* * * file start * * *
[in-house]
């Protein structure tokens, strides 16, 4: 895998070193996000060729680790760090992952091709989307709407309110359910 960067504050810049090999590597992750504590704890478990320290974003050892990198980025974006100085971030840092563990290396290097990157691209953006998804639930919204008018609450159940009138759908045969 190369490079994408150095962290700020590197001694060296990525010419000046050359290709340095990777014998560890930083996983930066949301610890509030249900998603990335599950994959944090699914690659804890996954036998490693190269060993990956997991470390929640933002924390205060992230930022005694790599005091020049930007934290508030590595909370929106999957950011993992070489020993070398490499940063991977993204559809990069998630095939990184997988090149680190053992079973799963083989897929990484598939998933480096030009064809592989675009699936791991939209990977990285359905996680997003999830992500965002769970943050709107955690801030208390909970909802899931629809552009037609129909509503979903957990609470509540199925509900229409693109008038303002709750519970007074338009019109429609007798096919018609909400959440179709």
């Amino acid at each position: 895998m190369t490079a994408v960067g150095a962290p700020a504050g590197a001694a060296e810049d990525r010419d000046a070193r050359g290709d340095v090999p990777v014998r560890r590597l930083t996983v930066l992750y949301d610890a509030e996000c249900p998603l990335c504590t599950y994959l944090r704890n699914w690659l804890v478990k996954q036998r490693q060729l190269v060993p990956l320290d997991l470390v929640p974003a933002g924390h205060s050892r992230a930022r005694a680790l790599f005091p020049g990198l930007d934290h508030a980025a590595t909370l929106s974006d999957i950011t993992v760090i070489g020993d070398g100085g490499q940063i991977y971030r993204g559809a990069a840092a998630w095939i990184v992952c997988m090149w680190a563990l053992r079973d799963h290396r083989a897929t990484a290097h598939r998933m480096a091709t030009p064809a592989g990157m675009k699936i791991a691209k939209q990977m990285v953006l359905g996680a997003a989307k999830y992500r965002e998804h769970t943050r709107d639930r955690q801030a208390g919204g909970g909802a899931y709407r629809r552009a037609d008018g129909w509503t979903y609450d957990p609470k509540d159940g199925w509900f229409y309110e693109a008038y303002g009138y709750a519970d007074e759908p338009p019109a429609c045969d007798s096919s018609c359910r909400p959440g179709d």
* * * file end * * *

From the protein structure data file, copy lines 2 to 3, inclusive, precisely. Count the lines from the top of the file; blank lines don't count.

């Protein structure tokens, strides 16, 4: 895998070193996000060729680790760090992952091709989307709407309110359910 960067504050810049090999590597992750504590704890478990320290974003050892990198980025974006100085971030840092563990290396290097990157691209953006998804639930919204008018609450159940009138759908045969 190369490079994408150095962290700020590197001694060296990525010419000046050359290709340095990777014998560890930083996983930066949301610890509030249900998603990335599950994959944090699914690659804890996954036998490693190269060993990956997991470390929640933002924390205060992230930022005694790599005091020049930007934290508030590595909370929106999957950011993992070489020993070398490499940063991977993204559809990069998630095939990184997988090149680190053992079973799963083989897929990484598939998933480096030009064809592989675009699936791991939209990977990285359905996680997003999830992500965002769970943050709107955690801030208390909970909802899931629809552009037609129909509503979903957990609470509540199925509900229409693109008038303002709750519970007074338009019109429609007798096919018609909400959440179709």
């Amino acid at each position: 895998m190369t490079a994408v960067g150095a962290p700020a504050g590197a001694a060296e810049d990525r010419d000046a070193r050359g290709d340095v090999p990777v014998r560890r590597l930083t996983v930066l992750y949301d610890a509030e996000c249900p998603l990335c504590t599950y994959l944090r704890n699914w690659l804890v478990k996954q036998r490693q060729l190269v060993p990956l320290d997991l470390v929640p974003a933002g924390h205060s050892r992230a930022r005694a680790l790599f005091p020049g990198l930007d934290h508030a980025a590595t909370l929106s974006d999957i950011t993992v760090i070489g020993d070398g100085g490499q940063i991977y971030r993204g559809a990069a840092a998630w095939i990184v992952c997988m090149w680190a563990l053992r079973d799963h290396r083989a897929t990484a290097h598939r998933m480096a091709t030009p064809a592989g990157m675009k699936i791991a691209k939209q990977m990285v953006l359905g996680a997003a989307k999830y992500r965002e998804h769970t943050r709107d639930r955690q801030a208390g919204g909970g909802a899931y709407r629809r552009a037609d008018g129909w509503t979903y609450d957990p609470k509540d159940g199925w509900f229409y309110e693109a008038y303002g009138y709750a519970d007074e759908p338009p019109a429609c045969d007798s096919s018609c359910r909400p959440g179709d």